“We usually have two guys in the corners. It’s very, very difficult to offensive rebound out of the corners. You get a crazy tip dunk and its fun to watch, but more often than not if you crash from the corners, especially if there’s a shot from the other corner or above the free throw line on the other side of the court, that’s a transition bucket waiting to happen.”

The Magic used similar formations, putting shooters on the floor instead of typical rebounders, spreading those shooters out wide to give Dwight Howard room to dive to the rim, and if Howard – or eventually Ryan Anderson – wasn’t able to get the offensive rebound, everyone else was back on defense. For three straight years, the Magic were one of the six worst offensive-rebounding teams in the league, but according to Synergy Sports, for four straight years, they were among the six-best teams at defending transition offense.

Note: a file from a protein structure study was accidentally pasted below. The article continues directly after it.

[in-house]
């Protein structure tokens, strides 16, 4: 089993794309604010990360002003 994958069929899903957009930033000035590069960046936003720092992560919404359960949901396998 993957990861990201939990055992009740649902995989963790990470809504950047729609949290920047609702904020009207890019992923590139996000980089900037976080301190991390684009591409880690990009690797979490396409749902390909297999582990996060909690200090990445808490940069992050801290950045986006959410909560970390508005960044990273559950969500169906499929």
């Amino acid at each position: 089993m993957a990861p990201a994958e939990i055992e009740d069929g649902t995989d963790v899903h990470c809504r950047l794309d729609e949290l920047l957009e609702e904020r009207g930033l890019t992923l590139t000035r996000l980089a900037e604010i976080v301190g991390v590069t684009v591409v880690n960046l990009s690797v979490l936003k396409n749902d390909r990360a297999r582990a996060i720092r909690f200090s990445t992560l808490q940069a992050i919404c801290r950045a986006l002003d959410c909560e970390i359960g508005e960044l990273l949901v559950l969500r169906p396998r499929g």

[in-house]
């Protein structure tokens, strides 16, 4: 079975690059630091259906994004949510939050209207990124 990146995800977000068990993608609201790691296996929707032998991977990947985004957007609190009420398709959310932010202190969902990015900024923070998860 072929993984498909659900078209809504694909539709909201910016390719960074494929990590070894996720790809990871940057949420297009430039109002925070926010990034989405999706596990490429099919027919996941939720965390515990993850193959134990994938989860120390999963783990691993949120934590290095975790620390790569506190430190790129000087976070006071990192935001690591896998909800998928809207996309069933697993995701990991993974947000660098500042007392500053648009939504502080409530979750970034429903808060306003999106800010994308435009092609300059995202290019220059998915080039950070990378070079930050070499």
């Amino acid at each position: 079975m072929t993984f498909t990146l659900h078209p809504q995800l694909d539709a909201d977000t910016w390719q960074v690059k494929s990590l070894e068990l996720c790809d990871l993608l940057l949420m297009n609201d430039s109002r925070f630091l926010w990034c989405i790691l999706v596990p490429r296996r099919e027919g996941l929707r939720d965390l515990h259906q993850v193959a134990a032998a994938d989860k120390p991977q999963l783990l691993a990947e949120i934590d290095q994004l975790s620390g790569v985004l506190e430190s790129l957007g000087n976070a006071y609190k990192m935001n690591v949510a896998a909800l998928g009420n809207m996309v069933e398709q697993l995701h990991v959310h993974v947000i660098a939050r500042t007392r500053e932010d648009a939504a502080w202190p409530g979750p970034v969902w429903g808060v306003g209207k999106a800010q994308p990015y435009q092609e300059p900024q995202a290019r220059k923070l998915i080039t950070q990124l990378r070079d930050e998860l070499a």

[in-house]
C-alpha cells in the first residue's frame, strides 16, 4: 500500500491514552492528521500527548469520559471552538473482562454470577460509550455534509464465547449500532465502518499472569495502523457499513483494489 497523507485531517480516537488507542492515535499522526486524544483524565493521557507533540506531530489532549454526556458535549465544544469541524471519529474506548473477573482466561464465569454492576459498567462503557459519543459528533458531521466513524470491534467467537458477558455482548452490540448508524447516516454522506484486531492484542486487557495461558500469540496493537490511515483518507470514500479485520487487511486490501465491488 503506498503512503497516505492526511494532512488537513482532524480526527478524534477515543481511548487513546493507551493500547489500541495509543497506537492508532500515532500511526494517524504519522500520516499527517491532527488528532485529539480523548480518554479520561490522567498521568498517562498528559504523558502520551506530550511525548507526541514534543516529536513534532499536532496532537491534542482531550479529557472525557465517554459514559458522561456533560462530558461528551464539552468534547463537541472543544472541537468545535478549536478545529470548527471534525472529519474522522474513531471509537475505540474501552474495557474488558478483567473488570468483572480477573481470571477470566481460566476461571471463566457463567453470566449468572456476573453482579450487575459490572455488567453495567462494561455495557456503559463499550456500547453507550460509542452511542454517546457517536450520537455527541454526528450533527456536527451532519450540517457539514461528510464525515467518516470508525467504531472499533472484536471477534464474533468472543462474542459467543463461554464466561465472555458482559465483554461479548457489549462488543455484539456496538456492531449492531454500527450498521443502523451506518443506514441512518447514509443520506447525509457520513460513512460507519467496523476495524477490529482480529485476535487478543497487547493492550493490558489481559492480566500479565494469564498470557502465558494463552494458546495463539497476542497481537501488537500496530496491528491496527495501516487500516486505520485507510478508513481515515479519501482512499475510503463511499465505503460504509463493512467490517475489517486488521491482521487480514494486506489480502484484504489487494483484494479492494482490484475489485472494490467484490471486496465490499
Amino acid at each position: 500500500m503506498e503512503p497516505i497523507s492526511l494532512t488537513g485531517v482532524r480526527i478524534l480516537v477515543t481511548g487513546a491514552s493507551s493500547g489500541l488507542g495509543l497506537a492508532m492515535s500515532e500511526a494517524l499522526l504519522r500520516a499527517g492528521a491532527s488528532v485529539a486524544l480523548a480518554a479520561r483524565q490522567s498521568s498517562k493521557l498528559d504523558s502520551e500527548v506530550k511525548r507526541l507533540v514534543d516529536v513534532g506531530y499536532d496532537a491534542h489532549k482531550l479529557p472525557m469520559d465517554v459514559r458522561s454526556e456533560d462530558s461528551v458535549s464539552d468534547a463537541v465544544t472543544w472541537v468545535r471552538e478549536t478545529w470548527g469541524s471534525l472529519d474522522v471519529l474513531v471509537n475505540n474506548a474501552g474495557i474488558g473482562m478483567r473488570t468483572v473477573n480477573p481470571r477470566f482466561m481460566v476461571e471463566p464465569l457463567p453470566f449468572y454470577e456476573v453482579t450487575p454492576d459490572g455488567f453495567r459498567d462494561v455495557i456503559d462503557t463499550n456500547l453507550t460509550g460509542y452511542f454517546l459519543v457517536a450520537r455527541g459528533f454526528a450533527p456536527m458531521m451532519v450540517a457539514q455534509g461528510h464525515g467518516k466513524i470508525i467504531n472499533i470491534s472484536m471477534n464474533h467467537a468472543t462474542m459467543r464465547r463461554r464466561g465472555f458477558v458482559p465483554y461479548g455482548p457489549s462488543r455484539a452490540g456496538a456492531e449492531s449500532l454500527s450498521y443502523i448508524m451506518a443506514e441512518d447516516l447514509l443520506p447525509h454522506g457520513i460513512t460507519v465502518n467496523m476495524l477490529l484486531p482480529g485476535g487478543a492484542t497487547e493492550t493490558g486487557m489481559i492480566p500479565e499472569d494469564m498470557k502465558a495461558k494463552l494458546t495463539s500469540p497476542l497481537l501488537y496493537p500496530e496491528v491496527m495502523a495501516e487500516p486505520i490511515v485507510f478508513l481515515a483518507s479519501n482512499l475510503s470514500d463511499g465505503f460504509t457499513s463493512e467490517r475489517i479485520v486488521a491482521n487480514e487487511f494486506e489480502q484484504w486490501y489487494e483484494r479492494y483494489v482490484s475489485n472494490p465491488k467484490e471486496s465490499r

So even though Miami has the second-lowest rate of offensive rebounds, they are among the four best at defending transition possessions after finishing with the best fast-break defense in the league a year ago.

You can argue about the philosophy of having more shooters on the floor than offensive rebounders all you want, but if you disagree with that then you disagree with how Miami won a championship half a year ago. It may get frustrating at times for fans, but the HEAT believe in offensive spacing and limiting easy buckets and they aren't going to dramatically alter their style of play just to cater to regular-season basketball.

Of course, even taking offensive rebounds out of the equation doesn't mean the HEAT can’t crash the defensive boards where, again, there is a trade-off happening.

Completing the Stop